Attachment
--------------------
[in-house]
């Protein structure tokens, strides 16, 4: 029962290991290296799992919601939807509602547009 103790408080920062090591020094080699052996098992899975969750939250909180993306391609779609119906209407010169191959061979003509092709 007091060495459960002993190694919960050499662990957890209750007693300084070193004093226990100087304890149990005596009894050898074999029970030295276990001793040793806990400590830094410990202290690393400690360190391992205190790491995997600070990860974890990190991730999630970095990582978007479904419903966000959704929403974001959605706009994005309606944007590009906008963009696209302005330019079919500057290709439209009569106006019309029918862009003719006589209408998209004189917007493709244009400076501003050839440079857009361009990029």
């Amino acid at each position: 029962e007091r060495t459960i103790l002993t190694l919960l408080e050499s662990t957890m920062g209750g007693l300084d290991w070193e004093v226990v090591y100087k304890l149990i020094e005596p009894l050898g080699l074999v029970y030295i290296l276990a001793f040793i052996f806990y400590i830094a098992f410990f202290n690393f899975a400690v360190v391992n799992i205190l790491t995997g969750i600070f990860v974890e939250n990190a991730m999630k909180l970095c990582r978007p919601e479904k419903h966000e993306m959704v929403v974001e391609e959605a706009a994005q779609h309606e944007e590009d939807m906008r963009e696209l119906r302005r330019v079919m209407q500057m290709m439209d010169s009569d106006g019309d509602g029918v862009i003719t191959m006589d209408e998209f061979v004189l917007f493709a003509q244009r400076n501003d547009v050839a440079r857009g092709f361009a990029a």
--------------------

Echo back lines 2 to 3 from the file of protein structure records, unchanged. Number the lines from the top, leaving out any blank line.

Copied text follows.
């Protein structure tokens, strides 16, 4: 029962290991290296799992919601939807509602547009 103790408080920062090591020094080699052996098992899975969750939250909180993306391609779609119906209407010169191959061979003509092709 007091060495459960002993190694919960050499662990957890209750007693300084070193004093226990100087304890149990005596009894050898074999029970030295276990001793040793806990400590830094410990202290690393400690360190391992205190790491995997600070990860974890990190991730999630970095990582978007479904419903966000959704929403974001959605706009994005309606944007590009906008963009696209302005330019079919500057290709439209009569106006019309029918862009003719006589209408998209004189917007493709244009400076501003050839440079857009361009990029």
């Amino acid at each position: 029962e007091r060495t459960i103790l002993t190694l919960l408080e050499s662990t957890m920062g209750g007693l300084d290991w070193e004093v226990v090591y100087k304890l149990i020094e005596p009894l050898g080699l074999v029970y030295i290296l276990a001793f040793i052996f806990y400590i830094a098992f410990f202290n690393f899975a400690v360190v391992n799992i205190l790491t995997g969750i600070f990860v974890e939250n990190a991730m999630k909180l970095c990582r978007p919601e479904k419903h966000e993306m959704v929403v974001e391609e959605a706009a994005q779609h309606e944007e590009d939807m906008r963009e696209l119906r302005r330019v079919m209407q500057m290709m439209d010169s009569d106006g019309d509602g029918v862009i003719t191959m006589d209408e998209f061979v004189l917007f493709a003509q244009r400076n501003d547009v050839a440079r857009g092709f361009a990029a």